Monday, May 25th, 2009
Vietnam War Memorial
I have to admit, I’ve never thought that the Vietnam War Memorial (1981-1983; National Mall, Washington DC) was especially interesting or intriguing. I think it is a serene, respectful tribute to those who died in the Vietnam War, but I can’t spend hours and hours thinking about the aesthetic or design of the structure. Don’t get me wrong – I like the feel and look of minimalist sculpture and architecture, but I just can’t pontificate much about the, uh, minimal qualities of the work. (And art historians love to pontificate!) For this reason, I’ve always kind of skimmed over the Vietnam War Memorial in my art history textbooks and lectures.
However, one of the reasons I started this blog was so I could learn more information about various art pieces and (hopefully) gain more appreciation for them. So, in light of Memorial Day, I decided to read more about the Vietnam War Memorial. And I’ve learned some fascinating information about controversy that surrounded the completion of this memorial.
In 1981, Maya Lin was 21 years old when her design was chosen (out of 1,421 final entries) for the Vietnam War Memorial. The V-shaped black granite is partially lowered into the ground. I didn’t realize this before, but this monument is lowered in the manner of ancient burial grounds.1 The jury selected Lin’s design because they felt like the simplicity of the design would be least controversial. However, many people were upset with the design choice, arguing that the contrast of the black granite against the nearby white memorials could be interpreted as a criticism of the Vietnam War (and a criticism of the efforts expended by those who fought in the war).2 Furthermore, critics were upset with the black color of the granite; one veteran argued that black is “the universal color of shame, sorry and degradation in all races, all societies worldwide.”3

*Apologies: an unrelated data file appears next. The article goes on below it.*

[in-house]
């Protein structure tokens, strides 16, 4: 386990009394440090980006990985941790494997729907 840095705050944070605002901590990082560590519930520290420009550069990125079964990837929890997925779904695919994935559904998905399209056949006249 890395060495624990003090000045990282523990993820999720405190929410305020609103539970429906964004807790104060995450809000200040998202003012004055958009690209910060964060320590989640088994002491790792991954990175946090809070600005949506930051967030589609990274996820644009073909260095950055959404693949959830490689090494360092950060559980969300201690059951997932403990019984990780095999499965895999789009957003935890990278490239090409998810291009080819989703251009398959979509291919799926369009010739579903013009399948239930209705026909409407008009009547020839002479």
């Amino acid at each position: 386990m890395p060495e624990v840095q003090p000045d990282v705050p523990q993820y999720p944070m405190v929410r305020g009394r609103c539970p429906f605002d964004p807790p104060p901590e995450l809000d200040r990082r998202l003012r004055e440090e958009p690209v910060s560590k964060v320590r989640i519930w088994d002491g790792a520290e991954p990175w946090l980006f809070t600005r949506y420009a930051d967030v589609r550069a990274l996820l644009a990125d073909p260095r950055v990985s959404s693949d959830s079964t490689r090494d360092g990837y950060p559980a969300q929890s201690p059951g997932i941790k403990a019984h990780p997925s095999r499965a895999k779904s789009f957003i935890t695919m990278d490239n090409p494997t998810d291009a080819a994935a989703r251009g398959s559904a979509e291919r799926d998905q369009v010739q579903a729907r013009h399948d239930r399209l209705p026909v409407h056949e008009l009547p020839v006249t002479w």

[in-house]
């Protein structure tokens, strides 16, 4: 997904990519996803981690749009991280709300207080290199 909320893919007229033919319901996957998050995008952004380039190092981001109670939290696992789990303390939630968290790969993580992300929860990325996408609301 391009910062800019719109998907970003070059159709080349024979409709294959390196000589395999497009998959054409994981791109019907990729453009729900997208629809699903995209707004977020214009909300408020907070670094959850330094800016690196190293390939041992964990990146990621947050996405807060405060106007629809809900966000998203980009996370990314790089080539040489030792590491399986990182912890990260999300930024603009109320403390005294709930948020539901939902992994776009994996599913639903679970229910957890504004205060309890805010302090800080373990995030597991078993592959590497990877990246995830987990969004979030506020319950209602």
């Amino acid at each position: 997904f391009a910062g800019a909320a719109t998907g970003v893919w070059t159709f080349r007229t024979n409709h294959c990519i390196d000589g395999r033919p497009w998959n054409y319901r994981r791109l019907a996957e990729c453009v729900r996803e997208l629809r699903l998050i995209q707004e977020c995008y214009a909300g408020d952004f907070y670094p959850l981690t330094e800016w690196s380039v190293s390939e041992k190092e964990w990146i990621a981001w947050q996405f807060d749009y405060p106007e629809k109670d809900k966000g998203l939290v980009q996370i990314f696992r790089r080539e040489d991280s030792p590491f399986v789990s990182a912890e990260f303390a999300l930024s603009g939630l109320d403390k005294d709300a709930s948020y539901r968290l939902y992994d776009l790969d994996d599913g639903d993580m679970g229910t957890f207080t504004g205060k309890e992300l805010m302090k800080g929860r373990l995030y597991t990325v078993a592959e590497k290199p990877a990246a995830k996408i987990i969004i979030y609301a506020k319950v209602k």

As a compromise, the Commission of Fine Arts decided in 1983 to commission Frederick Hart to create a realistic bronze sculpture of three armed soldiers (shown right). This sculpture which was eventually placed about 100 feet from the memorial wall. About a decade later, a group of nurses got permission to erect a sculpture honoring women’s service in Vietnam. Glenna Goodacre was commissioned to built this sculpture, and it was placed in 1993 about 300 feet south of the memorial (see an image here).
I’m a little surprised that Maya Lin’s memorial caused so much debate and controversy, although it makes sense. I think that people usually have strong opinions whenever a memorial is built, because so much emotion is connected to the purpose of constructing a memorial. Personally, I think that the black granite is effective and appropriate – the reflective surface ensures that anyone who reads the names on the memorial will become active “participants in the experience of remembering the dead,” because the reader can see himself/herself mirrored against the names.
Here’s to remembering our dead, and those who sacrificed so that we can enjoy freedom. The Vietnam War Memorial lists 57, 939 casualties (including those M.I.A.). It’s mindboggling and humbling to think of how many people have died in other wars, especially since our armed forces are overseas at present.
What do you think of Maya Lin’s monument? Do you find the design controversial?
1“Lin, Maya.” In Grove Art Online. Oxford Art Online, http://www.oxfordartonline.com.erl.lib.byu.edu/subscriber/article/grove/art/T051132, accessed May 25, 2009).
2 Fred S. Kleiner and Christin J. Mamiya, Gardner’s Art Through the Ages, 12th ed., vol. 2 (Belmont, CA: Wadsworth, 2005), 1044.
3 Elizabeth Hess, “A Tale of Two Memorials,” Art in America 71, no. 4 (April 1983): 122.
4 “Lin, Maya” in Grove Art Online.